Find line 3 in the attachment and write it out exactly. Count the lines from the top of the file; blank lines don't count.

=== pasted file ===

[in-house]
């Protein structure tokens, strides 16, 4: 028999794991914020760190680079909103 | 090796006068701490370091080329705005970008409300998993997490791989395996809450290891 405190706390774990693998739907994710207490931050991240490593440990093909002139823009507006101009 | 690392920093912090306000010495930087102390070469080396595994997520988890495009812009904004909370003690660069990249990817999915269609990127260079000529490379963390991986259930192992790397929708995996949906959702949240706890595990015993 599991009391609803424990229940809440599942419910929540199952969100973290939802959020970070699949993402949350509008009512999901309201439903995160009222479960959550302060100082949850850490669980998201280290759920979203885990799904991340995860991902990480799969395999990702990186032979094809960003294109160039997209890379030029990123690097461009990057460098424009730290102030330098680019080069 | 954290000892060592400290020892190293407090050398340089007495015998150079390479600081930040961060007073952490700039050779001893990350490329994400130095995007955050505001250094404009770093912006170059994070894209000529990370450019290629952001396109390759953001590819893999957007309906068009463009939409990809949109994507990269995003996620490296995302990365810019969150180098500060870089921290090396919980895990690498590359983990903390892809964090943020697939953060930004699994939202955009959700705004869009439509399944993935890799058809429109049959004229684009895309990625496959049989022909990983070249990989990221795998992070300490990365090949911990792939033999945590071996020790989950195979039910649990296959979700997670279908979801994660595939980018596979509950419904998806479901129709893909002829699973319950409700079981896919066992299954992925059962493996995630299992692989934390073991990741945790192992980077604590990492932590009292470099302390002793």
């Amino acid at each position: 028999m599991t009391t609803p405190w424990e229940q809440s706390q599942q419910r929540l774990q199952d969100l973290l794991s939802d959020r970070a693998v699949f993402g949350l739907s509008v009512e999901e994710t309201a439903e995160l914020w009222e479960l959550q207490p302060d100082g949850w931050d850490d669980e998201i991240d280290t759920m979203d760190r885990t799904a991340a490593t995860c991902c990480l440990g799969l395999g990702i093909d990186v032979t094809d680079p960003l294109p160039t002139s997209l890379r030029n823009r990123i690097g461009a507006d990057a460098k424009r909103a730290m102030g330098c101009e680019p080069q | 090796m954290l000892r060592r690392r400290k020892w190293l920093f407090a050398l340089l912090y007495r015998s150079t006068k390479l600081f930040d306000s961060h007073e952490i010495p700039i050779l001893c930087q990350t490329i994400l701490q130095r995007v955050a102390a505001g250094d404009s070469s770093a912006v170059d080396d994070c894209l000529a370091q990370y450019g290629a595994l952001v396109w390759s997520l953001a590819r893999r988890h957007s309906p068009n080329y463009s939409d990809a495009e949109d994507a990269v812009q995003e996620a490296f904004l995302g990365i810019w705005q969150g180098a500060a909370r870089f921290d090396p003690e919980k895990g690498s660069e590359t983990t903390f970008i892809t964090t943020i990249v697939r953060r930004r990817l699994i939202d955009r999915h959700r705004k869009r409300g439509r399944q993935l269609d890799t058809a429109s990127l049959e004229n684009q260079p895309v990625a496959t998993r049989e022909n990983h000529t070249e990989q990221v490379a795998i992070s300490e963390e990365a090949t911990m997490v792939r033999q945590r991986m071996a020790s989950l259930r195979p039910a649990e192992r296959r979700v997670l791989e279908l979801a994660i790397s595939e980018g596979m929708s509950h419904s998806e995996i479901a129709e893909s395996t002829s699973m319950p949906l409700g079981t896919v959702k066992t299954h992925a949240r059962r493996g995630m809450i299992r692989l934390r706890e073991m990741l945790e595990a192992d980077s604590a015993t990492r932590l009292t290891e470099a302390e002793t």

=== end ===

């Amino acid at each position: 028999m599991t009391t609803p405190w424990e229940q809440s706390q599942q419910r929540l774990q199952d969100l973290l794991s939802d959020r970070a693998v699949f993402g949350l739907s509008v009512e999901e994710t309201a439903e995160l914020w009222e479960l959550q207490p302060d100082g949850w931050d850490d669980e998201i991240d280290t759920m979203d760190r885990t799904a991340a490593t995860c991902c990480l440990g799969l395999g990702i093909d990186v032979t094809d680079p960003l294109p160039t002139s997209l890379r030029n823009r990123i690097g461009a507006d990057a460098k424009r909103a730290m102030g330098c101009e680019p080069q | 090796m954290l000892r060592r690392r400290k020892w190293l920093f407090a050398l340089l912090y007495r015998s150079t006068k390479l600081f930040d306000s961060h007073e952490i010495p700039i050779l001893c930087q990350t490329i994400l701490q130095r995007v955050a102390a505001g250094d404009s070469s770093a912006v170059d080396d994070c894209l000529a370091q990370y450019g290629a595994l952001v396109w390759s997520l953001a590819r893999r988890h957007s309906p068009n080329y463009s939409d990809a495009e949109d994507a990269v812009q995003e996620a490296f904004l995302g990365i810019w705005q969150g180098a500060a909370r870089f921290d090396p003690e919980k895990g690498s660069e590359t983990t903390f970008i892809t964090t943020i990249v697939r953060r930004r990817l699994i939202d955009r999915h959700r705004k869009r409300g439509r399944q993935l269609d890799t058809a429109s990127l049959e004229n684009q260079p895309v990625a496959t998993r049989e022909n990983h000529t070249e990989q990221v490379a795998i992070s300490e963390e990365a090949t911990m997490v792939r033999q945590r991986m071996a020790s989950l259930r195979p039910a649990e192992r296959r979700v997670l791989e279908l979801a994660i790397s595939e980018g596979m929708s509950h419904s998806e995996i479901a129709e893909s395996t002829s699973m319950p949906l409700g079981t896919v959702k066992t299954h992925a949240r059962r493996g995630m809450i299992r692989l934390r706890e073991m990741l945790e595990a192992d980077s604590a015993t990492r932590l009292t290891e470099a302390e002793t």